Wei Zheng: So do you ask that new person to fill that out? Does everybody fill out and then share with each other? How does it work every time you add a new member?
Nancy McGuire Choi: So it’s definitely not the first thing that we would present to a new person, but within a couple of months, we would share the work that had been done and prepare them something that we’re doing as part of a set of tools that we’re developing so that we have some kind of common norms for how this team wants to approach routine communication.
Wei Zheng: Thank you very much. Linda, what’s your experience been like? I assume the civilian team formation in the military is different. What’s your experience and what do you see as good practices of incorporating new members?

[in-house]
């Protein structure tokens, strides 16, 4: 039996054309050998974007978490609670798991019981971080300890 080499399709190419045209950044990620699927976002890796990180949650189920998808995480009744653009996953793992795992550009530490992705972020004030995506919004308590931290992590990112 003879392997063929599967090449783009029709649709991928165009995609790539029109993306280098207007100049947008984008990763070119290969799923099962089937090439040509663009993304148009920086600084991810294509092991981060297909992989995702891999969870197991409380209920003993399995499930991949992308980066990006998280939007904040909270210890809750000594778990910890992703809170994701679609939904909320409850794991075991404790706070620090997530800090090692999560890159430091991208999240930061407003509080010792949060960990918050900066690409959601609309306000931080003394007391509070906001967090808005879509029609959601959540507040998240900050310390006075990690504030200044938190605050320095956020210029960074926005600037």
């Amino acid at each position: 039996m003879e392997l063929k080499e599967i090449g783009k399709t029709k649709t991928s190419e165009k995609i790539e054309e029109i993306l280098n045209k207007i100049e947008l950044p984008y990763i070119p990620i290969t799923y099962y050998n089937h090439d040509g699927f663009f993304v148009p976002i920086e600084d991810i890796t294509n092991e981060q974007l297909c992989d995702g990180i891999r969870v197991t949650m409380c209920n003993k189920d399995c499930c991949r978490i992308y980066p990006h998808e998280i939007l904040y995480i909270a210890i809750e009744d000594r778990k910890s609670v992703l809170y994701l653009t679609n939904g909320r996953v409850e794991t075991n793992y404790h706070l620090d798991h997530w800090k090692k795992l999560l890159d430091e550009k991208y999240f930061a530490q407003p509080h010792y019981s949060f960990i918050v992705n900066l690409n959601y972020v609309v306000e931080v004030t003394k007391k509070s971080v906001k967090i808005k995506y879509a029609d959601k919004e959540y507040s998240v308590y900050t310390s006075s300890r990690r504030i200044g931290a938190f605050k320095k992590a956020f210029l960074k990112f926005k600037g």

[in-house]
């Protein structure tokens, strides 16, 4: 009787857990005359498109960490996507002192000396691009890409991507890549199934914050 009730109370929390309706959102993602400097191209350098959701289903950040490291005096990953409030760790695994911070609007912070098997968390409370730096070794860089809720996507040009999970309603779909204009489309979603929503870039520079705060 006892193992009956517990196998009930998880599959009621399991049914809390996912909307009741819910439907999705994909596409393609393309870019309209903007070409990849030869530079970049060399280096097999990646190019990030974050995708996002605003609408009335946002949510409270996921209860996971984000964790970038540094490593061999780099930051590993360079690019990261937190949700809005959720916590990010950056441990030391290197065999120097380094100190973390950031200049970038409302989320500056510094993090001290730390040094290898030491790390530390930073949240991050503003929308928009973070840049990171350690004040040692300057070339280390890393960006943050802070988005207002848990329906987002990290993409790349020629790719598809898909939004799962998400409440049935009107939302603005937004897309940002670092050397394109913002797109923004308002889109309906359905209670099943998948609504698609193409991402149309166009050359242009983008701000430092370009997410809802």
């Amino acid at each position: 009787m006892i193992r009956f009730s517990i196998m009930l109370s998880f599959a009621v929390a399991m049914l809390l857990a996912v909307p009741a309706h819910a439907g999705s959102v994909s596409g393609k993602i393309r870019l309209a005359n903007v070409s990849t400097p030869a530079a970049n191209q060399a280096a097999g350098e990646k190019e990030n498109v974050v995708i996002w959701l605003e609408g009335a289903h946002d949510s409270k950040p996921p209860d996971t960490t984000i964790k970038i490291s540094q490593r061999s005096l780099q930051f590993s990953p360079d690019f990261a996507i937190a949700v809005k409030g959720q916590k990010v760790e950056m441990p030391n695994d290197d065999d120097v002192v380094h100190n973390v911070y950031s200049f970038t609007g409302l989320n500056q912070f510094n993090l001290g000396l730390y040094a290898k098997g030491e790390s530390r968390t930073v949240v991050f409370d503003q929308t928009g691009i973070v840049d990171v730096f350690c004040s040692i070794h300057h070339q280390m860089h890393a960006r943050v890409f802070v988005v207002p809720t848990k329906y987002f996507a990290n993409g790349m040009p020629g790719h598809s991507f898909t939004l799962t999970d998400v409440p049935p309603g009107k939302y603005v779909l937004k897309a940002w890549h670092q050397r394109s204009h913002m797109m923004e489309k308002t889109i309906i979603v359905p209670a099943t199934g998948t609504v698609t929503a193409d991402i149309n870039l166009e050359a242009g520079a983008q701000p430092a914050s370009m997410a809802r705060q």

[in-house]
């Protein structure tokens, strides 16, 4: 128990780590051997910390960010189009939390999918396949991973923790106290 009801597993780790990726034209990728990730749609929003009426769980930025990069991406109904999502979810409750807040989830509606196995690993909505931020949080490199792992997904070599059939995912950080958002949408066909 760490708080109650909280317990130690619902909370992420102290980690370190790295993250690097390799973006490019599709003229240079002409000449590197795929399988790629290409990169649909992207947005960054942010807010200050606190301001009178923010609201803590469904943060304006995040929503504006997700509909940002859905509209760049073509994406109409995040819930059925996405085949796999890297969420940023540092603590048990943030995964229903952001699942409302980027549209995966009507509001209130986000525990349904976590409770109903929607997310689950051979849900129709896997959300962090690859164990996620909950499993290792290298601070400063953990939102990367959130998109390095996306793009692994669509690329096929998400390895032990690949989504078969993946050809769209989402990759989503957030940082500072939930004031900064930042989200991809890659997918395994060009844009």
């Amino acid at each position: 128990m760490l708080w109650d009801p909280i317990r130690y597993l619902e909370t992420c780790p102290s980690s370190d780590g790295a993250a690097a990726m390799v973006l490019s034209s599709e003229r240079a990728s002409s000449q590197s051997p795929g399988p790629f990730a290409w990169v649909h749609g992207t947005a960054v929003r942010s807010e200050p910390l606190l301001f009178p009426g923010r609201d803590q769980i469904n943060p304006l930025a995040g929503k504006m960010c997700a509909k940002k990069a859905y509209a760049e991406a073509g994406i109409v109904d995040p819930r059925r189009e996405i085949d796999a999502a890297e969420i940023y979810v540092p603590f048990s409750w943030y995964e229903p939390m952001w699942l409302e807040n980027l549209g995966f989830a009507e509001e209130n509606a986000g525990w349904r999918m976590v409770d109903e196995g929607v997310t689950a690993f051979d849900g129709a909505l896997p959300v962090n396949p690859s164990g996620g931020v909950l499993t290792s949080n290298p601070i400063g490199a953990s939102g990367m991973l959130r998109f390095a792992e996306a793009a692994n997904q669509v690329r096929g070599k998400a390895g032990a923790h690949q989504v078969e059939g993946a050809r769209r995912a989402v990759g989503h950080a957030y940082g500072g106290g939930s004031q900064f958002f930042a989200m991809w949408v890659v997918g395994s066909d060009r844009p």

Linda Singh: The thing that’s important for me when I’m bringing someone new onto the team is making sure that I’m doing that warm introduction. Someone has to be responsible for doing the warm introduction of that new person to the rest of the team. It helps to kind of bring the tension down just a little bit of being the new person. It really is about trying to ease them into that environment so that they feel comfortable. I would have already had a conversation with the new person, especially if they’re working with me on a team, about what they are expecting as they’re joining the team and what would help them transition easier into the team environment. I want people to understand what I’m expecting, but I also want them to hear what they’re expecting because I think that’s extremely powerful, even on the military teams. When I went in as the Adjutant General for the state of Maryland, I met with all my senior leaders and one of the first questions I asked them is what they are expecting out of this working relationship. That kind of threw them for a loop because they were like no one’s ever asked me that question, usually, the general says tell us what to. I think it’s extremely powerful when I’m looking for new members on the team, I’m looking for individuals that are going to bring something different to the team that we may not have and that does cause some friction, but it’s good friction and you know case in point, one of my teams, the team that I had in Afghanistan, as we were selecting team members, we were kind of going through this process of how we were building our teams. One of the guys that I picked on my team was a rocket scientist and he was unique, let me just say you can imagine being a rocket scientist, he was very, unique and people were looking at me like I had lost my mind selecting him for my team because no one else wanted to pick him. Finally, one of the big ones of my senior leaders came back and asked why I picked him for my team because he was intrigued because it just didn’t seem like me to would pick someone like that, and I said one because we are going to be doing a lot of data analysis so I want to be able to up-level our models, and he is the person that will drive me crazy with data, and two, we will be able to create something very different together because he’s going to think about in the details, and I’m going to be more of the conceptual and strategic side so putting those two pieces together I think will create magic. And at the end when we finished this particular team, people were coming to us, and they were like how did you see that, and I go sometimes you have to see beyond what you would typically select yourself. You have to be able to read a little bit deeper and challenge yourself to step outside of your own comfort zone when you’re selecting your teams.